Primary Sets Stage for Races for Minn. Legislature
Conservatives picked off two suburban GOP state lawmakers they portrayed as too moderate in Minnesota's primary, setting up stark differences between Republicans and Democrats as they fight for control of the Legislature.
Tea party activist Cindy Pugh overwhelmingly defeated Rep. Steve Smith of Mound, currently the senior Republican with 22 years in the House, after his party and House Speaker Kurt Zellers turned against him and backed her.
Mound City Councilor Dave Osmek narrowly beat Rep. Connie Doepke of Orono after he won the GOP endorsement and conservative groups attacked her as a big spender.
But a similar matchup had a different ending in the Chanhassen area, where GOP Deputy Senate Majority Leader Julianne Ortman comfortably glided past auto mechanic Bruce Schwichtenberg.
The move to the right in the western Twin Cities suburbs telegraphed the clashes to come as the parties struggle for legislative majorities and the power to shape the debate over taxes and spending. Democrats need a net gain of six seats in the House and four in the Senate to take back the gavels. Now that primary voters have spoken, the candidates for 201 legislative races are set, including seven where incumbents are running unopposed.
Democrats had the majorities until two years ago, when Mark Dayton became the first Democrat elected governor in a quarter-century. Republicans have blocked Dayton's plan to raise income taxes on the highest earners. Dayton wants Democratic majorities so he can move forward on campaign promises including taxes and more aid for schools. The struggle plays out against a backdrop of tight state finances, with another deficit anticipated in the upcoming budget after shortfalls in most recent years.
Outside groups including the conservative Freedom Club and the Democratic-backing Alliance for a Better Minnesota are expected to put money into key contests.
The fight is likely to center on suburban races.
GOP House Majority Leader Matt Dean said Republicans hope to put areas such as Maplewood in play, where the party's candidate, attorney Stacy Stout, will face Democratic primary winner Peter Fischer, a nonprofit administrator who came out on top Tuesday for an open House seat. Dean said Republican candidates are making a play for middle-class voters who may have gone Democratic recently but might entertain voting for someone who wants to reduce government.
"It might be that kind of year, where middle-class families are open to a message about getting control of the size of government," Dean said.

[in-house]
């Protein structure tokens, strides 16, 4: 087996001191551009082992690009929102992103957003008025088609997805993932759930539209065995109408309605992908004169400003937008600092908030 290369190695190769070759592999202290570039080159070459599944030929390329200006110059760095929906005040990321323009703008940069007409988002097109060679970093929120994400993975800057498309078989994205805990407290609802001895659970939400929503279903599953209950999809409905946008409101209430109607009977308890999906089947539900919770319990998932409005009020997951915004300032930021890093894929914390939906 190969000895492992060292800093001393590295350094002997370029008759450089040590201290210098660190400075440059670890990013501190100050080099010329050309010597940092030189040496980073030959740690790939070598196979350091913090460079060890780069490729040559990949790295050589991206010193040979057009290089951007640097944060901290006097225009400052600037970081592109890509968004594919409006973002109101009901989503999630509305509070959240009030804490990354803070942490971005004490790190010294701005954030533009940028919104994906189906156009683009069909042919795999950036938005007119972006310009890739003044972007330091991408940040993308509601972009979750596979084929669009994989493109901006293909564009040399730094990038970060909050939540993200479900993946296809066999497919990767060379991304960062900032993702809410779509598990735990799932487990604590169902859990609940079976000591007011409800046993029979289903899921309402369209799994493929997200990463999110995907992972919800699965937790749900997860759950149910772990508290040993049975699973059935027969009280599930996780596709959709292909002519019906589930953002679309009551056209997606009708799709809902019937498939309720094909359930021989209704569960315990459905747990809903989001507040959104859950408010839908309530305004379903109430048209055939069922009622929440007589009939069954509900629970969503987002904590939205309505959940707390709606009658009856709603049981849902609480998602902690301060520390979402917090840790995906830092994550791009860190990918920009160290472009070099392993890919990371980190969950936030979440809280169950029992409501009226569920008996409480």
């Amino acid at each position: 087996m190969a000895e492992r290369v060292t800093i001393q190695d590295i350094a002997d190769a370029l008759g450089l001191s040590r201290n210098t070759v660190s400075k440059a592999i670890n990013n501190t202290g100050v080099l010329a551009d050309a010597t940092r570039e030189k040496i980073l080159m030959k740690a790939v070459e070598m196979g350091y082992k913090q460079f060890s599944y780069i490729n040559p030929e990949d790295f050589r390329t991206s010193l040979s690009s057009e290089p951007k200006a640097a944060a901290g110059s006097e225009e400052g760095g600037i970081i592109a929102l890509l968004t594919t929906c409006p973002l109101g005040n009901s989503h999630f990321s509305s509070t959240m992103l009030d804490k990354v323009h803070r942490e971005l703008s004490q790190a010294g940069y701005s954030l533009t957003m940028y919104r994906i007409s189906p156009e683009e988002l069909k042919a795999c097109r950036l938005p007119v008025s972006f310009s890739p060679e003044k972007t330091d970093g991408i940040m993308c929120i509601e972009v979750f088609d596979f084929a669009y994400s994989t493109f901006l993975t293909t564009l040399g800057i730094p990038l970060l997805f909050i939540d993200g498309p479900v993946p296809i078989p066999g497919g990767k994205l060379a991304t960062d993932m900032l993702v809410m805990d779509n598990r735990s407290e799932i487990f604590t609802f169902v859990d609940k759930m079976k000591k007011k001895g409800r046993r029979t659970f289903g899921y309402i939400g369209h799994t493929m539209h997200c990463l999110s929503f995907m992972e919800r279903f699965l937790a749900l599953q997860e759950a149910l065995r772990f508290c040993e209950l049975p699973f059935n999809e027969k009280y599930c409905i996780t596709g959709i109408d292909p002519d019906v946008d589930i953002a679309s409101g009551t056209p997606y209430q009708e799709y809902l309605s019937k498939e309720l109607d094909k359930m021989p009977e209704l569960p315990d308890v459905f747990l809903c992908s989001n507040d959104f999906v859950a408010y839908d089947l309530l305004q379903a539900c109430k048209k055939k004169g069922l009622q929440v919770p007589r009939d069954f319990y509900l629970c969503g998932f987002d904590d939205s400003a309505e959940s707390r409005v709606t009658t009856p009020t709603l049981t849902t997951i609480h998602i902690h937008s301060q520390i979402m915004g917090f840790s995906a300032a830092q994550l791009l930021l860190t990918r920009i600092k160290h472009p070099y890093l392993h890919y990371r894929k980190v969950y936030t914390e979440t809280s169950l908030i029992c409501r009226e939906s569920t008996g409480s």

Democrats, too, are focused on suburban races, including one in the Plymouth area. Sen. Terri Bonoff, DFL-Minnetonka, is campaigning across her district "with so much more intensity," she said, after the adjustment of political boundaries added 10,000 new voters. Republican David Gaither, a former state senator and former chief of staff to Republican Gov. Tim Pawlenty, is challenging Bonoff.
"We lost 16 seats in 2010 in the suburbs," Bonoff said. "These suburban seats are very important."
Except for three Republican contests, the primaries lacked high drama. Legislative veterans including Senate President Michelle Fischbach, R-Paynesville, and Rep. Tom Huntley, DFL-Duluth, easily brushed past opponents. First-term Sen. Chris Eaton, DFL-Brooklyn Center, blew by a primary foe and will stand unopposed for re-election in November.
Primary voters chose the candidates for 19 open seats, nominating former state Rep. Tim Faust, a Democrat, and Republican Ben Wiener, a National Guard major, to run against each other in the Mora area. They picked Democratic activist Jason Metsa and Republican Jesse Colangelo, a nurse, to vie for an open seat on the Iron Range, where DFL Rep. Tom Rukavina is retiring after a long and colorful career.
Republican Rep. Mary Kiffmeyer of Big Lake, the former secretary of state, won a GOP primary for an open Senate seat in the Elk River and St. Michael area.
More than 40 incumbent legislators declined to run again this year, part of the upheaval after political boundaries are adjusted each decade. At least a quarter of next year's Legislature will be new.
(Copyright 2012 The Associated Press. All rights reserved. This material may not be published, broadcast, rewritten or redistributed.)
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